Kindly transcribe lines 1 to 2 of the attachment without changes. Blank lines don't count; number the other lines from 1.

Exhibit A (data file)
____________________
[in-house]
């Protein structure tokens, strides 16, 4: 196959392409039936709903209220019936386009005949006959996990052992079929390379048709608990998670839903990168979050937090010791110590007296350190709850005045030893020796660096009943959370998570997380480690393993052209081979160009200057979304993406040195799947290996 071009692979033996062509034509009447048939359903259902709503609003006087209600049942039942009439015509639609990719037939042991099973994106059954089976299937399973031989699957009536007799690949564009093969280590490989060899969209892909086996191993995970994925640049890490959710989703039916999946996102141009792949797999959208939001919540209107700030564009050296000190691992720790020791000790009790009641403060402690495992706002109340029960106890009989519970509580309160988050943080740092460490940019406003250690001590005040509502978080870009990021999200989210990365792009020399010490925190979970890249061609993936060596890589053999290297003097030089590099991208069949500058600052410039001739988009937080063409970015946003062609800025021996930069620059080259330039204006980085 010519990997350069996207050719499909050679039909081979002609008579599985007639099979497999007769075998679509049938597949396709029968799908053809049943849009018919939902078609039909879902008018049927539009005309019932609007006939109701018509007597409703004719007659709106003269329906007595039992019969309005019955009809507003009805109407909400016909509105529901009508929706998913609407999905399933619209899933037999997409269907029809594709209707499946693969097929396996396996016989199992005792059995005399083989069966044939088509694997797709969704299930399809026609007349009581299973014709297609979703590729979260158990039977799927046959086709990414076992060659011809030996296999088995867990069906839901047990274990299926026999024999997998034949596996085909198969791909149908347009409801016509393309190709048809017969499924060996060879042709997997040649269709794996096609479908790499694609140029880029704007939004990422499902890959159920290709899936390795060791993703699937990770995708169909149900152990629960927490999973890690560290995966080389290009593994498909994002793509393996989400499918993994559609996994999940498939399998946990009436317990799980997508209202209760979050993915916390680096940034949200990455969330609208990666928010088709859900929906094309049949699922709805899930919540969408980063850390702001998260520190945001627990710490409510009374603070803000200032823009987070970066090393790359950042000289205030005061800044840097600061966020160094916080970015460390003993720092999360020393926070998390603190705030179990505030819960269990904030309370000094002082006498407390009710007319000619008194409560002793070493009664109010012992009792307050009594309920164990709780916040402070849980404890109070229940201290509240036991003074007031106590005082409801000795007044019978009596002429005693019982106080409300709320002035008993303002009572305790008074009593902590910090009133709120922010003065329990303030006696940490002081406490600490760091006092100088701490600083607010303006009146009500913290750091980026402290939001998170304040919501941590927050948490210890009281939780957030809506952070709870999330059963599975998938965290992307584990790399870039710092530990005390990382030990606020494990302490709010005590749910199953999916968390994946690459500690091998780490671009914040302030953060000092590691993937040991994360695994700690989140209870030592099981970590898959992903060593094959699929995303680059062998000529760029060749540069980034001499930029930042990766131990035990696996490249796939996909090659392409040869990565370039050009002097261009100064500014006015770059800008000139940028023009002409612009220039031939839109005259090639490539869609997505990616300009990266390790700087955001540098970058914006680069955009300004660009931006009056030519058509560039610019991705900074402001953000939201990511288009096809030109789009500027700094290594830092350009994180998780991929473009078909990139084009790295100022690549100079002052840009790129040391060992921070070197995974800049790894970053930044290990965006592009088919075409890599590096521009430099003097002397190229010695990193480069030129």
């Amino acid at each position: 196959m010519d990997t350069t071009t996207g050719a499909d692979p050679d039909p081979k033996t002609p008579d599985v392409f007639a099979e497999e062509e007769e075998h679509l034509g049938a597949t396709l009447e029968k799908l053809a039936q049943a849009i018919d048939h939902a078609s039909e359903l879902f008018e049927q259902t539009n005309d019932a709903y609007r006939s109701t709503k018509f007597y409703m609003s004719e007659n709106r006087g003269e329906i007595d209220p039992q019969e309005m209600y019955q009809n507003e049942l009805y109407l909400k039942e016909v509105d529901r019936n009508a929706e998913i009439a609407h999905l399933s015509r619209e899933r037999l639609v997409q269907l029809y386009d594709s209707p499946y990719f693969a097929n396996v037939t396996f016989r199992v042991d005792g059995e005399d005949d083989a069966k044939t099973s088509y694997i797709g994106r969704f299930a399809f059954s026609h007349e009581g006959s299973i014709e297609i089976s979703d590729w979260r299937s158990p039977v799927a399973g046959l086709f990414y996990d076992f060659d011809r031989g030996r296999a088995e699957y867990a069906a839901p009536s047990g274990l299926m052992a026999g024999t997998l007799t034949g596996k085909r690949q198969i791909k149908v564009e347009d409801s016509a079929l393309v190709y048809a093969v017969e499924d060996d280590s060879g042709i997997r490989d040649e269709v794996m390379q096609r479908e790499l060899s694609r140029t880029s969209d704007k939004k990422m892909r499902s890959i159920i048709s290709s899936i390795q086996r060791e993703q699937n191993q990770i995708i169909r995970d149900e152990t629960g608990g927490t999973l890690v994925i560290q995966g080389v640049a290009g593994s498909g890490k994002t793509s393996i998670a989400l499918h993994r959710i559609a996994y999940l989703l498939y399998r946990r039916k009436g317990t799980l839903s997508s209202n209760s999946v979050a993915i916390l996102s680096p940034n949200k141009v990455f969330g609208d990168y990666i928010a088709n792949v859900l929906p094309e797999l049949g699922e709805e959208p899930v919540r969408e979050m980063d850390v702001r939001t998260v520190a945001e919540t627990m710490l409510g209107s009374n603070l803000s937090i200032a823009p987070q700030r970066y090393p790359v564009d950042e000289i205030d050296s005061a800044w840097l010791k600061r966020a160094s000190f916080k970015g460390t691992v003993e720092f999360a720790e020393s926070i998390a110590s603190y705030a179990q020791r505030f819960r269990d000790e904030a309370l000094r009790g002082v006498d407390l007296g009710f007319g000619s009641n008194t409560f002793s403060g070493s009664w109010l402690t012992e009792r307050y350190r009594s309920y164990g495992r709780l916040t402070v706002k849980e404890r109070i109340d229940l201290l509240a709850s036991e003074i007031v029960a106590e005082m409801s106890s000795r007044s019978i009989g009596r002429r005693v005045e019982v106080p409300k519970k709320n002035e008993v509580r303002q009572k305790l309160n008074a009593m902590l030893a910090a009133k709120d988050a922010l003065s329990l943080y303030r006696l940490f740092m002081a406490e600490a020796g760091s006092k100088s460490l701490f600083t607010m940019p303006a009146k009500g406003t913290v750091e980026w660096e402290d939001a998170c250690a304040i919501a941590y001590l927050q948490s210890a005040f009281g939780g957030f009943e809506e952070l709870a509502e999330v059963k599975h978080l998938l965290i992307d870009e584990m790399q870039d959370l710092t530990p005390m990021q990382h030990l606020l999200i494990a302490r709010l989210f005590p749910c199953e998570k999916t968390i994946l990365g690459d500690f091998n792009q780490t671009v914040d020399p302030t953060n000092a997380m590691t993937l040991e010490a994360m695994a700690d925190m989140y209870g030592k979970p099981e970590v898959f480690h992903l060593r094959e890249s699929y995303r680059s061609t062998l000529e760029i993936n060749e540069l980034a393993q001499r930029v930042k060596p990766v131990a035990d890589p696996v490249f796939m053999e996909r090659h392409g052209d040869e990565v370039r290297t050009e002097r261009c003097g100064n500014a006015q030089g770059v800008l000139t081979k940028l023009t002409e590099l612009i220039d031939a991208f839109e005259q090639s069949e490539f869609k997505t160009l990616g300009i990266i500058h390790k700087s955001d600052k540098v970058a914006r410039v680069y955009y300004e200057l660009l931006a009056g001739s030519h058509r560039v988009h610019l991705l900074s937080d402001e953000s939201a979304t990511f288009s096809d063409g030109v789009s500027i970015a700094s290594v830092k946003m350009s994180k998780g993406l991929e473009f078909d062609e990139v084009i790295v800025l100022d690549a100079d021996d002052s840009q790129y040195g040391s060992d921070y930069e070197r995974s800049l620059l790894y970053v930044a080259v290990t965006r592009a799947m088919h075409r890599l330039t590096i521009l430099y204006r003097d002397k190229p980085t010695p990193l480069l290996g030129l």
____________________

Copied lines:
[in-house]
């Protein structure tokens, strides 16, 4: 196959392409039936709903209220019936386009005949006959996990052992079929390379048709608990998670839903990168979050937090010791110590007296350190709850005045030893020796660096009943959370998570997380480690393993052209081979160009200057979304993406040195799947290996 071009692979033996062509034509009447048939359903259902709503609003006087209600049942039942009439015509639609990719037939042991099973994106059954089976299937399973031989699957009536007799690949564009093969280590490989060899969209892909086996191993995970994925640049890490959710989703039916999946996102141009792949797999959208939001919540209107700030564009050296000190691992720790020791000790009790009641403060402690495992706002109340029960106890009989519970509580309160988050943080740092460490940019406003250690001590005040509502978080870009990021999200989210990365792009020399010490925190979970890249061609993936060596890589053999290297003097030089590099991208069949500058600052410039001739988009937080063409970015946003062609800025021996930069620059080259330039204006980085 010519990997350069996207050719499909050679039909081979002609008579599985007639099979497999007769075998679509049938597949396709029968799908053809049943849009018919939902078609039909879902008018049927539009005309019932609007006939109701018509007597409703004719007659709106003269329906007595039992019969309005019955009809507003009805109407909400016909509105529901009508929706998913609407999905399933619209899933037999997409269907029809594709209707499946693969097929396996396996016989199992005792059995005399083989069966044939088509694997797709969704299930399809026609007349009581299973014709297609979703590729979260158990039977799927046959086709990414076992060659011809030996296999088995867990069906839901047990274990299926026999024999997998034949596996085909198969791909149908347009409801016509393309190709048809017969499924060996060879042709997997040649269709794996096609479908790499694609140029880029704007939004990422499902890959159920290709899936390795060791993703699937990770995708169909149900152990629960927490999973890690560290995966080389290009593994498909994002793509393996989400499918993994559609996994999940498939399998946990009436317990799980997508209202209760979050993915916390680096940034949200990455969330609208990666928010088709859900929906094309049949699922709805899930919540969408980063850390702001998260520190945001627990710490409510009374603070803000200032823009987070970066090393790359950042000289205030005061800044840097600061966020160094916080970015460390003993720092999360020393926070998390603190705030179990505030819960269990904030309370000094002082006498407390009710007319000619008194409560002793070493009664109010012992009792307050009594309920164990709780916040402070849980404890109070229940201290509240036991003074007031106590005082409801000795007044019978009596002429005693019982106080409300709320002035008993303002009572305790008074009593902590910090009133709120922010003065329990303030006696940490002081406490600490760091006092100088701490600083607010303006009146009500913290750091980026402290939001998170304040919501941590927050948490210890009281939780957030809506952070709870999330059963599975998938965290992307584990790399870039710092530990005390990382030990606020494990302490709010005590749910199953999916968390994946690459500690091998780490671009914040302030953060000092590691993937040991994360695994700690989140209870030592099981970590898959992903060593094959699929995303680059062998000529760029060749540069980034001499930029930042990766131990035990696996490249796939996909090659392409040869990565370039050009002097261009100064500014006015770059800008000139940028023009002409612009220039031939839109005259090639490539869609997505990616300009990266390790700087955001540098970058914006680069955009300004660009931006009056030519058509560039610019991705900074402001953000939201990511288009096809030109789009500027700094290594830092350009994180998780991929473009078909990139084009790295100022690549100079002052840009790129040391060992921070070197995974800049790894970053930044290990965006592009088919075409890599590096521009430099003097002397190229010695990193480069030129």